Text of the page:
I do use a SSD+HDD setup on MBP but from time to time Finder is trying to access files from the HDD and is waking it up.

I'm not saying about usual cases, this happens even when I do nothing.

Doing a lsof |grep /hd/, hd being the mount name of my hdd shows me that Finder is the cause.

Also, I do not want to disable Finder for the entire drive, and btw, I heard that this could not be the solution.

sorin@sPro ~ $ lsof|grep /hd/
iTunes      269 sorin   24r     DIR               14,5       136   397463 /Volumes/hd/sorin/iTunes Media/Automatically Add to iTunes.localized
iTunes      269 sorin   25r     DIR               14,5       442   397461 /Volumes/hd/sorin/iTunes Media
iTunes      269 sorin   26r     DIR               14,5       306 13961723 /Volumes/hd/sorin
Finder      276 sorin   18r     DIR               14,5       204 14556315 /Volumes/hd/Backups.backupdb
Finder      276 sorin   21r     DIR               14,5       170 16025097 /Volumes/hd/sorin/Movies/boxoffice/The.Iron.Lady.2011.720p.BluRay.x264-Felony
Finder      276 sorin   24r     DIR               14,5      2380 13959970 /Volumes/hd/.Trashes/501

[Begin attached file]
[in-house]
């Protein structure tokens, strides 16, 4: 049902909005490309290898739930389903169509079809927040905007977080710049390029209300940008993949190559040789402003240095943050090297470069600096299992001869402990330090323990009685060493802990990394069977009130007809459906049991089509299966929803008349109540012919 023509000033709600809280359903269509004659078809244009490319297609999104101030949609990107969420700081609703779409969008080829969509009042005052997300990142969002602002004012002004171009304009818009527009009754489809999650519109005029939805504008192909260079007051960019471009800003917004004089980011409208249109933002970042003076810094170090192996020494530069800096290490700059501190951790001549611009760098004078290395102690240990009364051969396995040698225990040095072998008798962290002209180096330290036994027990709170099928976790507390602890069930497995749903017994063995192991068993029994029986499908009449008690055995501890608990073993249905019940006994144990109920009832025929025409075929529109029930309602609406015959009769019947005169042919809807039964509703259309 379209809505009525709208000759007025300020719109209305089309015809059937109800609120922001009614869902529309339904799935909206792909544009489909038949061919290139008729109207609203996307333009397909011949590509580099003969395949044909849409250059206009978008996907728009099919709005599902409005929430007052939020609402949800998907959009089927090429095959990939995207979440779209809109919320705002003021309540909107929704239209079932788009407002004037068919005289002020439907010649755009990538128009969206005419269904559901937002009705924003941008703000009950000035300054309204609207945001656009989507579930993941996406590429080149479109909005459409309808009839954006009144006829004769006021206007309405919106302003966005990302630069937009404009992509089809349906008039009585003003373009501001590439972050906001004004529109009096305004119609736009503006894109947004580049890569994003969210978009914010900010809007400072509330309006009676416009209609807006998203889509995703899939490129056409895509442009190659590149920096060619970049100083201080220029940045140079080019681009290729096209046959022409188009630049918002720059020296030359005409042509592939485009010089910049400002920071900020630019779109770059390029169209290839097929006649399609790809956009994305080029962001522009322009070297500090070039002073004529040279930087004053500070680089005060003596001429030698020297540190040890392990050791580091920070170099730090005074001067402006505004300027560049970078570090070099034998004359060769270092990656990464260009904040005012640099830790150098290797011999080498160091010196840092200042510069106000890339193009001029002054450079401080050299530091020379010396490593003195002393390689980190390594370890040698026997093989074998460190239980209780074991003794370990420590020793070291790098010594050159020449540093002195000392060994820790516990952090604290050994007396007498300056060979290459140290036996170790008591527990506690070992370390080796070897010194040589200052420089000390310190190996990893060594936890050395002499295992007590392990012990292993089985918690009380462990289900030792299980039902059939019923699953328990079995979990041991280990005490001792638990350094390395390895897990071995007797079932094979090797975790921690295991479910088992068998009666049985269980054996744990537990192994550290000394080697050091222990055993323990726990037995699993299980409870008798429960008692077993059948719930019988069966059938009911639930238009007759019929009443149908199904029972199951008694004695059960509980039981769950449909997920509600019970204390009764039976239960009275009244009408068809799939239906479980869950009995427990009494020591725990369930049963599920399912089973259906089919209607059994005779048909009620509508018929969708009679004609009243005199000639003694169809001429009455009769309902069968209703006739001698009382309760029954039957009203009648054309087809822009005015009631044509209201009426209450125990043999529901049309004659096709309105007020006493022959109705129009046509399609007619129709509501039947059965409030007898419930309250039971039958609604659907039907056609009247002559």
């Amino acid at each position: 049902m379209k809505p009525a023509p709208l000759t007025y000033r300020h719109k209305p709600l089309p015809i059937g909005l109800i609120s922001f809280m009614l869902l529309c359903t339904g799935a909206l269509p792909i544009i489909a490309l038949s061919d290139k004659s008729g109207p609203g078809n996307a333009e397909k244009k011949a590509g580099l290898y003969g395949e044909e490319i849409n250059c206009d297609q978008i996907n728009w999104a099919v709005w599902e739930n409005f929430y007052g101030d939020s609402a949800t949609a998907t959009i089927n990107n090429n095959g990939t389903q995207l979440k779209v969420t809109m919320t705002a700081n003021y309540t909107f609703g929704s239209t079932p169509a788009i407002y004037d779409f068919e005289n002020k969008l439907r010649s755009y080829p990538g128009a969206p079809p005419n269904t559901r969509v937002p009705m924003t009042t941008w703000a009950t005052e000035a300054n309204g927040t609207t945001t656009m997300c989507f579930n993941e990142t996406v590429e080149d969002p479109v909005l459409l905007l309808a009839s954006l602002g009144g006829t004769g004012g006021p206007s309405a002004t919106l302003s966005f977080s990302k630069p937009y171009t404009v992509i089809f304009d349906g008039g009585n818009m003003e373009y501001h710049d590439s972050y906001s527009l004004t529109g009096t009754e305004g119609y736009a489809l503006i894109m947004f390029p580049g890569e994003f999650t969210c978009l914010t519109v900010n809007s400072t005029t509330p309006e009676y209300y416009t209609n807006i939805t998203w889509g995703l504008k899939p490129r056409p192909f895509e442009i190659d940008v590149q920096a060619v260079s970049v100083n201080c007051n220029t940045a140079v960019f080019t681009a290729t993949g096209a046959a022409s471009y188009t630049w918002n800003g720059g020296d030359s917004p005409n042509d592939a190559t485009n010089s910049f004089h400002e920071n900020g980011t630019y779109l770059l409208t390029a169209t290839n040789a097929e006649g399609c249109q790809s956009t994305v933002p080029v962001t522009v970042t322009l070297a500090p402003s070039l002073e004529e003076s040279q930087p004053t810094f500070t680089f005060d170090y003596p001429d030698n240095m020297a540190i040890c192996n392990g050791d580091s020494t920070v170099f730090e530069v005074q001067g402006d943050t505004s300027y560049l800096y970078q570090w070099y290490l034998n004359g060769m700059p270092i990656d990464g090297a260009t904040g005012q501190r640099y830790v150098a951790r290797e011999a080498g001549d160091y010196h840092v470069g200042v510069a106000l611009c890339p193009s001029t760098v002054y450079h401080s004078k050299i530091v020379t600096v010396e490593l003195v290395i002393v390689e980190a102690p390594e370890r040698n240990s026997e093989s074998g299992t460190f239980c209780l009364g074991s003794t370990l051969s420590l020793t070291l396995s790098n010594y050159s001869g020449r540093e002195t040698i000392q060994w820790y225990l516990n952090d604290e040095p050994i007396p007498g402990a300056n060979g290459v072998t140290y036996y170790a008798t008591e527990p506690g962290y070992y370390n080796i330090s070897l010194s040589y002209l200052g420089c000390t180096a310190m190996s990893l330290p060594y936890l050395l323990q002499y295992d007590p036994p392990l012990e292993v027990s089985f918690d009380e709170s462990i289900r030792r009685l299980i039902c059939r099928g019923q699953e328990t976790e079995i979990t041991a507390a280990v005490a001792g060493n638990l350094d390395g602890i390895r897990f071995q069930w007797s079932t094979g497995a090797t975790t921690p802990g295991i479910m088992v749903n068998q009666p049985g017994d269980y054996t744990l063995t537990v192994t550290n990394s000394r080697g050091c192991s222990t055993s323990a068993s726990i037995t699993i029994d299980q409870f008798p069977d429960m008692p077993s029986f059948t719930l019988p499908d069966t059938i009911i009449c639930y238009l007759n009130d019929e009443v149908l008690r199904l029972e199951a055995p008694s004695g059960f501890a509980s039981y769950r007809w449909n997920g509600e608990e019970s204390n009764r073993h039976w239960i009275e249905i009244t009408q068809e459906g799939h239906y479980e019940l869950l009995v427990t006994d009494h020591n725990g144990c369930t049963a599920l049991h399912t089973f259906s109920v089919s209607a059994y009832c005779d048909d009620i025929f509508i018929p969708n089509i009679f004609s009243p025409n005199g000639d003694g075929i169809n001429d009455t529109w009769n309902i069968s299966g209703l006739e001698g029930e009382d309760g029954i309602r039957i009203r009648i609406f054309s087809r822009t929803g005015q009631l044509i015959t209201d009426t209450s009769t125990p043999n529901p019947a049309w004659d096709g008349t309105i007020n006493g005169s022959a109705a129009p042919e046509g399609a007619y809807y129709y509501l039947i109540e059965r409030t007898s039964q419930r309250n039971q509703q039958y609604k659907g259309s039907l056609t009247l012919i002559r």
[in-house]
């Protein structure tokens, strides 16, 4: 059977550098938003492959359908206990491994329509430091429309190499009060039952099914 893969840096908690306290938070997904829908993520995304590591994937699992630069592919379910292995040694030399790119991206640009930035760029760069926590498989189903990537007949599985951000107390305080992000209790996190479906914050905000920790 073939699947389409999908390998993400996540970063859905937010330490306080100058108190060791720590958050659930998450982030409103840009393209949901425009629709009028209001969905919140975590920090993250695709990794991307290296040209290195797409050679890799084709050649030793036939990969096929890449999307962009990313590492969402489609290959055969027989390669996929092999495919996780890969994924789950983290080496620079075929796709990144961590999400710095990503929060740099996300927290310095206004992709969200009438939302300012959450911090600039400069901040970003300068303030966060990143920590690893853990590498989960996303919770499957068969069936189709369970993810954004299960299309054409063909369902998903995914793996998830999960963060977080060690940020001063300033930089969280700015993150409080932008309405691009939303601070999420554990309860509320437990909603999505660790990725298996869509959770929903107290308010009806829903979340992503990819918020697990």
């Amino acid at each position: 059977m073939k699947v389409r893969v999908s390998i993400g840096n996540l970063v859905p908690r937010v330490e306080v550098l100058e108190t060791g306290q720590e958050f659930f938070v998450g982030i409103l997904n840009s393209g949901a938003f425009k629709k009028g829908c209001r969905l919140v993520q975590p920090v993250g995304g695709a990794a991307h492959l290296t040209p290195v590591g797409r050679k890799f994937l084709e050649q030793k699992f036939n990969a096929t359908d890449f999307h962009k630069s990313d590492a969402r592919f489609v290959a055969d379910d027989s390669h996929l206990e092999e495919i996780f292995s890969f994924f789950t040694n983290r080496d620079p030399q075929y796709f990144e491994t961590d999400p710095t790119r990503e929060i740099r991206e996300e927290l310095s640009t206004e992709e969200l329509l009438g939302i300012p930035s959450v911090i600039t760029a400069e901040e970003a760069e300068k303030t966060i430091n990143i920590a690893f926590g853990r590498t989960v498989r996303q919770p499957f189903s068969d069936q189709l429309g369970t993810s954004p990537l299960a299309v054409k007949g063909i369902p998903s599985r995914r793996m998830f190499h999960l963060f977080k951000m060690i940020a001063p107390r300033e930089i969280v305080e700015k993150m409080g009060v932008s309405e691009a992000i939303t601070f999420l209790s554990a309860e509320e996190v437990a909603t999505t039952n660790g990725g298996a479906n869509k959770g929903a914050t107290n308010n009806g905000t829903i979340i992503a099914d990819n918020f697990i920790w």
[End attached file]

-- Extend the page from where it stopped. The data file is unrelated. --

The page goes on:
• I'm guessing the HDD is an external drive? Also, what files does lsof show as being accessed?
    – wxs
    Commented May 19, 2012 at 14:21

1 Answer 1


The files are being accessed in read-only mode - the r in the fourth column, the file descriptor column, indicates this.

Is this a media and/or backup drive of some sort?

In any case, I believe Finder is opening those directories because the volume is mounted. Even seemingly innocuous actions may call Finder to wake and read the drive, such as opening a file browsing dialogue in another application.

You may try removing from the Sidebar of Finder any folders on that drive. Also go into Finder's preferences, go to the 'Sidebar' tab, and uncheck either 'Hard Disks' or 'External Disks' under Devices, depending on whatever drive this is. That might prevent Finder from calling the drive.

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Barring that, you may try try checking off Put hard disk(s) to sleep when possible in the Energy Saver's preference pane, which will keep the drive awake perpetually, and avoid pauses while it wakes.

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You may also want to run ps -ef to check and see if there are any background processes that may be indexing or calling the drive.

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